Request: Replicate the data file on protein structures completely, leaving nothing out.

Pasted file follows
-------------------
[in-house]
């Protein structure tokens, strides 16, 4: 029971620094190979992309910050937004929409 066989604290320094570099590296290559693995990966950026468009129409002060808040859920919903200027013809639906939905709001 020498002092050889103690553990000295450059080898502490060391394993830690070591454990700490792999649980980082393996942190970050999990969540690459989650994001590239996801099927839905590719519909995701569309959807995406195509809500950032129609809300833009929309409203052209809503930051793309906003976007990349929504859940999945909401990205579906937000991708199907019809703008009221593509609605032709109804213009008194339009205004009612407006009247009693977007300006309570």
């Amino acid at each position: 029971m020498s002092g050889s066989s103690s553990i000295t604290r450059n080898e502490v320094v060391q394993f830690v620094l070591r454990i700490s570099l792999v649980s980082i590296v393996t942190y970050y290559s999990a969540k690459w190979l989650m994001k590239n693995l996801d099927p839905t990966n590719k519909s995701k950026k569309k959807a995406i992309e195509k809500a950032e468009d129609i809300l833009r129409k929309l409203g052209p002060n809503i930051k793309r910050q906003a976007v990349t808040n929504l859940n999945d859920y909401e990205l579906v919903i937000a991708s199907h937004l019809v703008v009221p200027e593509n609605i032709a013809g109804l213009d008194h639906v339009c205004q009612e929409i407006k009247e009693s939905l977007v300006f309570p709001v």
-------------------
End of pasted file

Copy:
[in-house]
């Protein structure tokens, strides 16, 4: 029971620094190979992309910050937004929409 066989604290320094570099590296290559693995990966950026468009129409002060808040859920919903200027013809639906939905709001 020498002092050889103690553990000295450059080898502490060391394993830690070591454990700490792999649980980082393996942190970050999990969540690459989650994001590239996801099927839905590719519909995701569309959807995406195509809500950032129609809300833009929309409203052209809503930051793309906003976007990349929504859940999945909401990205579906937000991708199907019809703008009221593509609605032709109804213009008194339009205004009612407006009247009693977007300006309570």
């Amino acid at each position: 029971m020498s002092g050889s066989s103690s553990i000295t604290r450059n080898e502490v320094v060391q394993f830690v620094l070591r454990i700490s570099l792999v649980s980082i590296v393996t942190y970050y290559s999990a969540k690459w190979l989650m994001k590239n693995l996801d099927p839905t990966n590719k519909s995701k950026k569309k959807a995406i992309e195509k809500a950032e468009d129609i809300l833009r129409k929309l409203g052209p002060n809503i930051k793309r910050q906003a976007v990349t808040n929504l859940n999945d859920y909401e990205l579906v919903i937000a991708s199907h937004l019809v703008v009221p200027e593509n609605i032709a013809g109804l213009d008194h639906v339009c205004q009612e929409i407006k009247e009693s939905l977007v300006f309570p709001v």